There’s no question the message that God sends to us through His Son Jesus is one of peace on earth and goodwill towards ALL humanity.

Jesus talked about love, but more importantly reveals the power of that love in our lives. He exhibited that love by forgiving His own enemies even as He was hung on a cross.  It was personal.

The promise of Jesus and message of Christmas is both universal and personal.

In knowing Him and in turn, being like Him, our personal responsibility is to love and be peacemakers.

Peace between man and God is the primary reason for Jesus coming to earth: not fear, not hate, not selfishness.

The Bible says that perfect love casts out fear. So the answer to fear and the presence of peace is the love that comes from God.

When social media shared the phrase “I’ll ride with you” this week, I believe it reflected the heart of the God I know.

No cultural or religious divide can separate a man or woman from God’s love, and in knowing God, nor will it separate another from mine.

This has to be the message that resounds loud and clear to a world that is at times held in the grip of fear: “God loves you and so do I”.

I don’t think we can hear it enough. I don’t think we can demonstrate it enough.

What is your response to God’s love this Christmas?


Let me also take this opportunity in wishing all my readers across 106 countries a very happy, joyful and safe Christmas.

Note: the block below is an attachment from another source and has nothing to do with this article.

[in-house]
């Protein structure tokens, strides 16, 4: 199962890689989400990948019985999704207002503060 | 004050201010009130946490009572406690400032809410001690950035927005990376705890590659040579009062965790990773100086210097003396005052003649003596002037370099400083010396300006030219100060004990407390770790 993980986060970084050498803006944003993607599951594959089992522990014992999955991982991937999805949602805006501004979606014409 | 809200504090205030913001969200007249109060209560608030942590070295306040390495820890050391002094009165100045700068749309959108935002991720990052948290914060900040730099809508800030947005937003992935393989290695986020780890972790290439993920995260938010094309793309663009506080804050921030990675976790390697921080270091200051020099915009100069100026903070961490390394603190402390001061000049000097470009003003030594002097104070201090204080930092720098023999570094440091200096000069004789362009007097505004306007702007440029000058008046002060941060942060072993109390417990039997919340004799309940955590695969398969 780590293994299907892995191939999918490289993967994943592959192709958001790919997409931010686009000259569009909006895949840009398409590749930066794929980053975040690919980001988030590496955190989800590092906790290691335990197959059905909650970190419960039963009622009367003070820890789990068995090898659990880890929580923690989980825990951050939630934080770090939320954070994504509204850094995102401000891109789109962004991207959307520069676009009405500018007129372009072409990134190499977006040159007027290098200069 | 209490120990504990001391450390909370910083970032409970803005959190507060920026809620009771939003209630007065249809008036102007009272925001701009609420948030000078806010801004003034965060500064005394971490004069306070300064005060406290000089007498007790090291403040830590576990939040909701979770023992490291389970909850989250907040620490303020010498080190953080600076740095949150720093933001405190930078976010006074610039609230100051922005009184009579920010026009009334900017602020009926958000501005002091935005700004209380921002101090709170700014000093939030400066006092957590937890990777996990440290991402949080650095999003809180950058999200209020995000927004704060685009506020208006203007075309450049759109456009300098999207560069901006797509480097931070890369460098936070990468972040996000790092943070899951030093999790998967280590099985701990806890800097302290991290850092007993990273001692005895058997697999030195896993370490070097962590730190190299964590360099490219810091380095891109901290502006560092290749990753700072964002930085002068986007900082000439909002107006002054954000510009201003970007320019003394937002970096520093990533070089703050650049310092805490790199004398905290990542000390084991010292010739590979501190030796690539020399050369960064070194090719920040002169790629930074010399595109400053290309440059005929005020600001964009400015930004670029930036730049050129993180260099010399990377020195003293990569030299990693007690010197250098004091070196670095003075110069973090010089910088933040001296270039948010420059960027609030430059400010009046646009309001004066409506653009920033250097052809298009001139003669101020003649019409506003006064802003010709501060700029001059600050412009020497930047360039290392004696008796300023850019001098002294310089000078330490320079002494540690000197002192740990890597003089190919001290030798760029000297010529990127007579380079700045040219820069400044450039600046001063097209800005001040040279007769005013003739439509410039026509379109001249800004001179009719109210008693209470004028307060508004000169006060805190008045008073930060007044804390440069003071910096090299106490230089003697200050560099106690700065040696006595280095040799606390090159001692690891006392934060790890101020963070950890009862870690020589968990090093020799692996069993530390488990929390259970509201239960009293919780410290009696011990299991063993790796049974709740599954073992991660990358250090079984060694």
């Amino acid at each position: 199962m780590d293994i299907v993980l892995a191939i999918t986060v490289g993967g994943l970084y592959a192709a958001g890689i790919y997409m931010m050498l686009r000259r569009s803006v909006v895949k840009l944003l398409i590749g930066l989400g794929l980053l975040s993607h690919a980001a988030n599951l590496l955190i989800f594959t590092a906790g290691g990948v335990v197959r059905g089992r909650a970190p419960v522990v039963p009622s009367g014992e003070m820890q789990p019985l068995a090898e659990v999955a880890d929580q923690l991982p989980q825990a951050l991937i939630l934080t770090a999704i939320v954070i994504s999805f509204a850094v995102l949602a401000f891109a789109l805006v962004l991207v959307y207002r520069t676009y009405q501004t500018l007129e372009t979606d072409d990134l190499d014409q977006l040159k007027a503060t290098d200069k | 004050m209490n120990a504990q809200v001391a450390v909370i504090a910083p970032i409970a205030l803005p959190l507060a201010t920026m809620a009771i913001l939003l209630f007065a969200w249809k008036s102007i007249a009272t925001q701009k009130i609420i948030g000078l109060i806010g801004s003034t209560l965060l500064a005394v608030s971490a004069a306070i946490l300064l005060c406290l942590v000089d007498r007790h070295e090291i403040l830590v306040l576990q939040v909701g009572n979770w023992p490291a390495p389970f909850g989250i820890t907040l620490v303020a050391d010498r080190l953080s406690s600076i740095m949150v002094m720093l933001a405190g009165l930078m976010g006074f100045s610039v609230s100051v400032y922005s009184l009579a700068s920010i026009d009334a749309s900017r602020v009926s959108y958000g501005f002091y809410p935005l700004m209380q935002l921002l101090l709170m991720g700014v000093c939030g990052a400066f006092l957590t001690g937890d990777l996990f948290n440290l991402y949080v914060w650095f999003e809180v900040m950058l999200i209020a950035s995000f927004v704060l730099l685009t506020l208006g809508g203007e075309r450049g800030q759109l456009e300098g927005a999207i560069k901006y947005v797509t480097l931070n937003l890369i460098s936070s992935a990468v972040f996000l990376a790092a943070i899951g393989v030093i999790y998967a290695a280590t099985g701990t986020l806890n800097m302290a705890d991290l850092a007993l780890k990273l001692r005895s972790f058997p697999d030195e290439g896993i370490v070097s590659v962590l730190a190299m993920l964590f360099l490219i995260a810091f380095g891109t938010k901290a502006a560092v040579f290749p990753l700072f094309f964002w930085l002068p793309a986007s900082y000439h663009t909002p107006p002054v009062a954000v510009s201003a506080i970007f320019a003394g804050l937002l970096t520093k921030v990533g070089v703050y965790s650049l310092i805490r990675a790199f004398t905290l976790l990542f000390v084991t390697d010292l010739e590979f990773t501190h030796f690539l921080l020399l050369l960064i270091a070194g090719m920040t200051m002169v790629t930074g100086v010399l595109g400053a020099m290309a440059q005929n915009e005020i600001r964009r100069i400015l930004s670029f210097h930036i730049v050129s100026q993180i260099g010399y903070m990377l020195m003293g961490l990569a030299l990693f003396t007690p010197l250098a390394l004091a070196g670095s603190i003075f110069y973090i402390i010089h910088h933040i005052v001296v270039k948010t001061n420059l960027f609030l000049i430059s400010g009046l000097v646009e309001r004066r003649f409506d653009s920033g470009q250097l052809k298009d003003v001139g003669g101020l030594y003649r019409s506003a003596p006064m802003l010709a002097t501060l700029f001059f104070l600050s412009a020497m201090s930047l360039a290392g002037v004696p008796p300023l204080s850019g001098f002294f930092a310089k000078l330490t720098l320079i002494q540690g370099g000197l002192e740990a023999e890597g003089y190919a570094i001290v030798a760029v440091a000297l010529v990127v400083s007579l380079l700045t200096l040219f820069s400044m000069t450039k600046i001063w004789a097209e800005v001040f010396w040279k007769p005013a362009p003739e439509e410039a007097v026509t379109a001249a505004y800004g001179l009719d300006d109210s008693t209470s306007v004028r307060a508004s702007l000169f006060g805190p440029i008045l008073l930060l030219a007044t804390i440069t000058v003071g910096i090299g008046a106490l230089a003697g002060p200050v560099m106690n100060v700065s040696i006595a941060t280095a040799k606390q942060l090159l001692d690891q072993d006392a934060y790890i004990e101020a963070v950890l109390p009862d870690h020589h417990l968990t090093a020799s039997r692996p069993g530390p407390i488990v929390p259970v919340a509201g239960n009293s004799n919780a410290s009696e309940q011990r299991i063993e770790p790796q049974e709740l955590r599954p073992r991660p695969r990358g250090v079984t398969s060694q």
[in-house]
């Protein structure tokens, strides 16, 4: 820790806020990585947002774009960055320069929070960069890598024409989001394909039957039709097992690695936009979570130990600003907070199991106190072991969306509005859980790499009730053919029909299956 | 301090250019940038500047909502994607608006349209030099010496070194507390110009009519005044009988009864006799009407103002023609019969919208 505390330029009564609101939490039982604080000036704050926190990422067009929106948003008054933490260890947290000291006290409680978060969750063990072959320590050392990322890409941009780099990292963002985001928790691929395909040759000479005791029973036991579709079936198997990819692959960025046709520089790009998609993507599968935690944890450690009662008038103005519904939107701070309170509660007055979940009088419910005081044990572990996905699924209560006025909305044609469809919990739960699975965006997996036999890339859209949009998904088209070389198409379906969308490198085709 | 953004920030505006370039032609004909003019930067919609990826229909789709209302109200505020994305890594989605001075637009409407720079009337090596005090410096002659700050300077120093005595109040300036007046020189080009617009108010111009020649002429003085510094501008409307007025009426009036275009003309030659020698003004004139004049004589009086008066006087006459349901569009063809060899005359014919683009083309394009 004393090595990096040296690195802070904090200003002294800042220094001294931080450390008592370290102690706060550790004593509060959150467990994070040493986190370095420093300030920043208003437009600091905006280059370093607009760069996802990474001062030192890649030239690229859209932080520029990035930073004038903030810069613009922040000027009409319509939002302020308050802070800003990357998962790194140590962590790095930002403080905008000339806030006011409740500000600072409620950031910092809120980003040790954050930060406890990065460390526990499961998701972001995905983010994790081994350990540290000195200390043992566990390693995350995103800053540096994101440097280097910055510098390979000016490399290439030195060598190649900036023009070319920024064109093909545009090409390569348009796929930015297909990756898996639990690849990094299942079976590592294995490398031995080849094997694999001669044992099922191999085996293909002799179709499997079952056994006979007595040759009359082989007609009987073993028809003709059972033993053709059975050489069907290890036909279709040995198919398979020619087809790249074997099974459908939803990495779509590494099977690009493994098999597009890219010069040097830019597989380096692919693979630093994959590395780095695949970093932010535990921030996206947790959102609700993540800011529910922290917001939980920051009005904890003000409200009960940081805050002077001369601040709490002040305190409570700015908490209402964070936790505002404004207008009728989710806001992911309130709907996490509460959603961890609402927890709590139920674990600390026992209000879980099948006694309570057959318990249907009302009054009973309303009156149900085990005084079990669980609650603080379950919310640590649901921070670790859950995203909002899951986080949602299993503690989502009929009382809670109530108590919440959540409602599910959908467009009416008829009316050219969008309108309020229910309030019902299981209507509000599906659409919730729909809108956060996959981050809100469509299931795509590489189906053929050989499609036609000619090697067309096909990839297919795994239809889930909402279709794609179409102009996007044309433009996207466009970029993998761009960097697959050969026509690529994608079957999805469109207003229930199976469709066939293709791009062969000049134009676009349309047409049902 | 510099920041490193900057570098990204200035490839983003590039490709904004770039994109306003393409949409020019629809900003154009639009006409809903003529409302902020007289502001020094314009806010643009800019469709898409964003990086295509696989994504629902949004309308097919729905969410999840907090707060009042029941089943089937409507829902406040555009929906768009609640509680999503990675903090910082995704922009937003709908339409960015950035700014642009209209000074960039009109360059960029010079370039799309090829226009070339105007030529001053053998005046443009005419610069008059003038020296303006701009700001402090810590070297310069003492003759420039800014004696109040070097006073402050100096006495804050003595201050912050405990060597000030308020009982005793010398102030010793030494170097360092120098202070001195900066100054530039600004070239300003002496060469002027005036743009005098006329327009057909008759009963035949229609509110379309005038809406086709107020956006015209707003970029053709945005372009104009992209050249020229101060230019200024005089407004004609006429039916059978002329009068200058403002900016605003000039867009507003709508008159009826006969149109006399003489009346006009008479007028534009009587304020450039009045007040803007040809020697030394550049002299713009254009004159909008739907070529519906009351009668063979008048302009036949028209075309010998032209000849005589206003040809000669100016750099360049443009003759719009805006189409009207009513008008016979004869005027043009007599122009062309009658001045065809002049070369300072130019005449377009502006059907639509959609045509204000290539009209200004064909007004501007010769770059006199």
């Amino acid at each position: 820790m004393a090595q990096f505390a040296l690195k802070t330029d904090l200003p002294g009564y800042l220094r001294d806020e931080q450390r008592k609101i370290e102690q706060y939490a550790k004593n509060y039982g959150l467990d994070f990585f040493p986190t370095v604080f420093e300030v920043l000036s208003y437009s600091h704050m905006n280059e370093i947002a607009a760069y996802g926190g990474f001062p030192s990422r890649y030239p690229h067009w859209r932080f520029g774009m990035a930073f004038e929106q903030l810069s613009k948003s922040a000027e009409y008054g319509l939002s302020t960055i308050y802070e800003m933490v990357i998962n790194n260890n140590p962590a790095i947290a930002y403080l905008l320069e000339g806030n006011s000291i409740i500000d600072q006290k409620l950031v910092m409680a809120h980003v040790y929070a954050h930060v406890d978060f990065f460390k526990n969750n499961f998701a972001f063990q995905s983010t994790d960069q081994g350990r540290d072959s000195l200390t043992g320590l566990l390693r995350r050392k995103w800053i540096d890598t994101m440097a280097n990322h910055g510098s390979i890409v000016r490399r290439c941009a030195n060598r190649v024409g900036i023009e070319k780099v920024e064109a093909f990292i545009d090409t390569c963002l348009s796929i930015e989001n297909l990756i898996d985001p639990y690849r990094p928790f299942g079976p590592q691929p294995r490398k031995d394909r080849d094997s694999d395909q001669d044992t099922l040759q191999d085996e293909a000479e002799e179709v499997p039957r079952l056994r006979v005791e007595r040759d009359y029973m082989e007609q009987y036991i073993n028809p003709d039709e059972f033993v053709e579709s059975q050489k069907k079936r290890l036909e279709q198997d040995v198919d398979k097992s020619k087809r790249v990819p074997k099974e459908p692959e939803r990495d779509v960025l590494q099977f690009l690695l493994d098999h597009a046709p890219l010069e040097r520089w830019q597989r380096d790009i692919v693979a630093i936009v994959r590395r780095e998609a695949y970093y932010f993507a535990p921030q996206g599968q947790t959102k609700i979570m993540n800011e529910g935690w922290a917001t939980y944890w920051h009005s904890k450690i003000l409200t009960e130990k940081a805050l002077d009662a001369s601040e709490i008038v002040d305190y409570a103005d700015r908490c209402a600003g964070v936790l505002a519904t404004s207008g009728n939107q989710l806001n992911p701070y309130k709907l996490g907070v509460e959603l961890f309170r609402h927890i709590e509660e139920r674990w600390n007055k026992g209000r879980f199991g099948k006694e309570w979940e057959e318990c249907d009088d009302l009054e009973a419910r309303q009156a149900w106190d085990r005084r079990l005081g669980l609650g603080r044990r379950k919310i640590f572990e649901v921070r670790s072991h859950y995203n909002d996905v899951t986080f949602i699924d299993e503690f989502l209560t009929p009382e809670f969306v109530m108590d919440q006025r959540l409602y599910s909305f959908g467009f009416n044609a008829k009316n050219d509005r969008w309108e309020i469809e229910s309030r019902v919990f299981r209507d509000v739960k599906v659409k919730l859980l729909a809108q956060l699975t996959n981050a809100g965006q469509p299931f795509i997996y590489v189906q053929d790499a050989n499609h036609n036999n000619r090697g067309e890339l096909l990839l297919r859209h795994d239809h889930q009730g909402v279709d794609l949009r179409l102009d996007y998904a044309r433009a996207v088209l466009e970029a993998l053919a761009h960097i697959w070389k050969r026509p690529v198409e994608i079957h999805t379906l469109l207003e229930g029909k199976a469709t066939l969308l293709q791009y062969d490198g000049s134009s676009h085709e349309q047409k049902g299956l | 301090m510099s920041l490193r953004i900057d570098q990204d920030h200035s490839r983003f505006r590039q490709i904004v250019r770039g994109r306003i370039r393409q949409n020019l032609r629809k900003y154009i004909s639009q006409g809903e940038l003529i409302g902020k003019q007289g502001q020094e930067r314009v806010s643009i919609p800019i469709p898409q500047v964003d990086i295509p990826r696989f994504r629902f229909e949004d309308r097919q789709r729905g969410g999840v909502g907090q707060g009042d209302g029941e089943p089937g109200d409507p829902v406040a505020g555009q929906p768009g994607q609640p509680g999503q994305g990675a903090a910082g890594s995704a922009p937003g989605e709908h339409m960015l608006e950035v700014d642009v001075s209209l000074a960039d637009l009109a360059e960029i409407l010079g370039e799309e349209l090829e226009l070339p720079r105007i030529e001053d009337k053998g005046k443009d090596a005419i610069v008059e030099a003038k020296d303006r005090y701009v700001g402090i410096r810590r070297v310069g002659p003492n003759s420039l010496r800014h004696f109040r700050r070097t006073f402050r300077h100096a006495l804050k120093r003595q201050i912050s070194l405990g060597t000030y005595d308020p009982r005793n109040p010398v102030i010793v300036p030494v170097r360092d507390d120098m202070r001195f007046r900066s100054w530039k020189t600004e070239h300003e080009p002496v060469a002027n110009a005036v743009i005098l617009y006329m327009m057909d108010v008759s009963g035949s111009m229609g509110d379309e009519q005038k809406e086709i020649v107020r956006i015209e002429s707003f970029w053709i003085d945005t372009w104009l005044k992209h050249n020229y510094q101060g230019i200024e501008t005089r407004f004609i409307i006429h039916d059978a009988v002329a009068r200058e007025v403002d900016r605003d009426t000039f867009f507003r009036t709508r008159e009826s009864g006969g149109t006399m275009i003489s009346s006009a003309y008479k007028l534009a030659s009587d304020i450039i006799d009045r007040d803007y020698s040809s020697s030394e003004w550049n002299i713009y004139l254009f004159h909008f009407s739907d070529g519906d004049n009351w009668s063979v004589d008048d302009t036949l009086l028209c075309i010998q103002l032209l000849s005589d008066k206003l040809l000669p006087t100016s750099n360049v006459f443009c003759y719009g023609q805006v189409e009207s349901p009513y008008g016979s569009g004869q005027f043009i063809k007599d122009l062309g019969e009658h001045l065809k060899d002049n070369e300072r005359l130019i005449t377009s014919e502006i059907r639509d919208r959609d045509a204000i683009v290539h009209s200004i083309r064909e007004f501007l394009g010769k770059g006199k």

If you have suffered loss this past season, in your tears and grief may you find the ever-present comfort of God. My prayers are with you.

And if you’re looking for a Church to celebrate Christmas, I can recommend mine – visit for service times.


Hang in there

The picture shows my grandson Lucas holding onto my finger the day after his birth.

Throughout life, something that we all need to learn to do is hang on.  In some respects, it is a natural, rather than learned instinct.  The part that is learned is to recognise what we are holding on to.

We need to be sure that the things we are hanging onto are the things that will help us to make it through.  It is about recognising that there may be times in life we need to let go of something to be able to hang on to something else more beneficial and make it through when times are tough.

In recent times, I’ve had to let go of some things, even some dreams, to hold onto health.  I have had to let go of ego to instil significance, let go of some opportunities, for family.  We all have choices to make – as teenagers, as young adults and throughout our lives – to hold onto what is right.

Psalm 107:27   says, “They reel to and fro, and stagger like a drunken man, And are at their wits’ end.”

We can be at our wits end for an array of reasons.  My mum used to say she was “at my wits end with you kids.”  Or it could be more serious – when the seemingly sure things become unsure, when tragedy, financial strife or sickness strike.

In response, often people become frantic, searching for something to put their trust in, for something to hold on to: careers, relationships, substances – a state of restlessness.  Others become discouraged, buying into the lie that there is no hope for them to the point where they are willing to let go of everything.

But let me encourage you, at your wits end, don’t let go, hold on with all your might to what is right.  

In a world filled with brokenness, when we are brought to our knees, we can be found holding onto the One who holds us in return.  In standing, we can stand.

Charles Spurgeon said, “If hunger brings us to our knees, it is more useful to us than feasting; if thirst drives us to the fountain, it is better than the deepest draughts of worldly joy….”